Young Birds Perfect Their Migratory Behavior Through Learning and Exploration, Research Shows

Billions of animals migrate each year, but there’s limited information on how most species’ migratory behaviors change as they age. While time and energy concerns are typically the focus of studies on migration, new research finds that learning may also play a big role.

Scientists from the University of Wyoming and the Max Planck Institute of Animal Behavior recently shared the findings of seven years’ worth of research into white stork migration in southern Germany and Austria. The team followed birds from their first migration onward to see how their behaviors shifted in subsequent years. Understanding these behaviors gives important insight into how migratory animals, which face increasing threats to their survival, may or may not adapt to a changing world.

Two storks in nest

The team had hypothesized that younger birds learn to shape migration as they age, which would mean they’d start by exploring and mature into more direct routes. Their findings, published in Proceedings of the National Academy of Sciences, backed up that theory. Among the 250 white storks tracked, young birds tended to reduce their energy during their first migration, going to new places and discovering shortcuts. However, on subsequent journeys, they upped their energy expenditure to get to their destination more quickly and directly.

The team says these patterns may come about due to younger birds needing to save energy on their riskier first trip, while getting to their destination faster may allow older birds access to better breeding territory and improve the chances of reproductive success.

The findings suggest that learning and exploration in early life are key to perfecting migration patterns. There is the chance that genetics impact the information birds have, as well, but it seems there’s more to it than that.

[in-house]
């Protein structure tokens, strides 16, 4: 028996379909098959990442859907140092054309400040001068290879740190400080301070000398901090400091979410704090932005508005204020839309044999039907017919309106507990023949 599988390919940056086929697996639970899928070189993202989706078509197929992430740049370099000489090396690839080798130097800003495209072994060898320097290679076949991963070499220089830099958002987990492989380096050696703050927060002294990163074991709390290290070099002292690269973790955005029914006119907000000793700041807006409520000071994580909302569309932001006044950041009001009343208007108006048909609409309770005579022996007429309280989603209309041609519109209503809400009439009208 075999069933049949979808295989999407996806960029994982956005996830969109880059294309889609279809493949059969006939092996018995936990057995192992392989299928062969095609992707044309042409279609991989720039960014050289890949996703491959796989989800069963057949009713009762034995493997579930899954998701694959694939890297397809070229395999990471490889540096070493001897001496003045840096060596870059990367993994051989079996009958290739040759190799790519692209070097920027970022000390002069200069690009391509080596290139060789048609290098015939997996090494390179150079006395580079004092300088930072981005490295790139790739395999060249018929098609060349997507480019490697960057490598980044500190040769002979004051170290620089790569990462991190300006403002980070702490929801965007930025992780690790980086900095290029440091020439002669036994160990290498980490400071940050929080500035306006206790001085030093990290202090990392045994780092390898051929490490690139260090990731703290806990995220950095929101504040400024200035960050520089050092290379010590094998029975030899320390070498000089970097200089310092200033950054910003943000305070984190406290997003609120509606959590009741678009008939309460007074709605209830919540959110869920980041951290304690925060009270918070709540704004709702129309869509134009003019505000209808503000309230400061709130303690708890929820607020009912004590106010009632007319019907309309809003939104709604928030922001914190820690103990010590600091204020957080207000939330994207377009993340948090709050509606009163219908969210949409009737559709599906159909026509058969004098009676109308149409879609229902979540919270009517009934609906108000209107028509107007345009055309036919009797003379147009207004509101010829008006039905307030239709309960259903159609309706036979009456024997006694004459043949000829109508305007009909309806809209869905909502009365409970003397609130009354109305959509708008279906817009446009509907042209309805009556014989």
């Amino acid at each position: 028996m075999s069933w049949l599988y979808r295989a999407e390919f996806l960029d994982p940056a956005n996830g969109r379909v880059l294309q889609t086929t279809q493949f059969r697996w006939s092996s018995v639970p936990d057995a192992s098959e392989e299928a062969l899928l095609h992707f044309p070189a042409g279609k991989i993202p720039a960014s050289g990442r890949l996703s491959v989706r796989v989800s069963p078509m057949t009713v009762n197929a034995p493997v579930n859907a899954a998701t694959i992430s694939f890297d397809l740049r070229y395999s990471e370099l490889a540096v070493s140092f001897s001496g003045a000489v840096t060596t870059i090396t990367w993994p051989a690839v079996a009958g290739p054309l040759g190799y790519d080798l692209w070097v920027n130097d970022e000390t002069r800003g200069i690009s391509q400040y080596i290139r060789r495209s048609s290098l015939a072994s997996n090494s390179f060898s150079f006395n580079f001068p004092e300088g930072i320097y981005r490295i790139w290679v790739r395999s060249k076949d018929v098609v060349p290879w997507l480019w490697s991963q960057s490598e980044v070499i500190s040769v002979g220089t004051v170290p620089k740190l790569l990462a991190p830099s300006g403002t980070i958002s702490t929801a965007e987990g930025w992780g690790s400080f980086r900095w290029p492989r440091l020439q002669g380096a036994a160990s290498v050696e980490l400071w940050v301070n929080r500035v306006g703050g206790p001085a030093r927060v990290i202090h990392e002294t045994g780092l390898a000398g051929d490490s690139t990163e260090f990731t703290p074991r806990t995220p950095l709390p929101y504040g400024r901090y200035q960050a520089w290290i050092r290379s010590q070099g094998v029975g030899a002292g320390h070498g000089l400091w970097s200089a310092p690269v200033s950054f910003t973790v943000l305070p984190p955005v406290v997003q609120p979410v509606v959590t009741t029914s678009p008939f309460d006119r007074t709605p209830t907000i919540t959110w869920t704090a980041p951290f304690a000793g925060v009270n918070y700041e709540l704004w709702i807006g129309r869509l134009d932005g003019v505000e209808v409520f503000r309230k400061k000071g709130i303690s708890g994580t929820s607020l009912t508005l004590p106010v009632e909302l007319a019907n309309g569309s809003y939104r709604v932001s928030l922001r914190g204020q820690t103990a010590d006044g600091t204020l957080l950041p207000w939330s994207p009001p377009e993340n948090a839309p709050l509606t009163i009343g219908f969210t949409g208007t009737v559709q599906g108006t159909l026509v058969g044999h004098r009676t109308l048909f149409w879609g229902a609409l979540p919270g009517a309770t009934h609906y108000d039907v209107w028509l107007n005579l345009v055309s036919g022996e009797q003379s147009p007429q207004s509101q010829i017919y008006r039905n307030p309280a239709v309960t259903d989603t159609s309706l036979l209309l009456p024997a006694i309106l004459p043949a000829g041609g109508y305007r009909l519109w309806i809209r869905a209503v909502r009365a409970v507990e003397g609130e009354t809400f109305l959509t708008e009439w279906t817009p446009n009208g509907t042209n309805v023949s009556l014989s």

Stork flies through blue skies

The authors write, “Whether the first migration is guided by genetics or results from following informed individuals, learning within a lifetime represents an additional and complementary mechanism shaping animal migration. There is evidence that even when the initial migration direction appears genetically encoded, increased experience and learning can improve migratory performance.”

With the apparent learning of shortcuts, there’s also evidence the birds use spatial memory as part of their information gathering process. This could also mean the animals use a cognitive map for navigation, but the researchers say social facilitation or environmental conditions could also impact their paths.

The authors write, “Further research is needed to determine whether the shortcutting we document is the result of social transmission of more direct movement paths or large-scale cognitive maps, similar to those discovered in bats. Regardless of the exact mechanism responsible for the innovation of spring migration shortcuts, the incremental straightening of the migration route over time is evidence of a switch from exploration to exploitation, which highlights the critical role of spatial memory.”

Closeup of flying stork

Regardless of how these behaviors are formed, more research into migratory species may be needed, as many face the threat of extinction. According to a recent report from the UN biodiversity treaty The Convention on the Conservation of Migratory Species of Wild Animals (CMS), 44% of CMS-listed species are experiencing population declines, and 22% are threatened with extinction. You can read more on that here.

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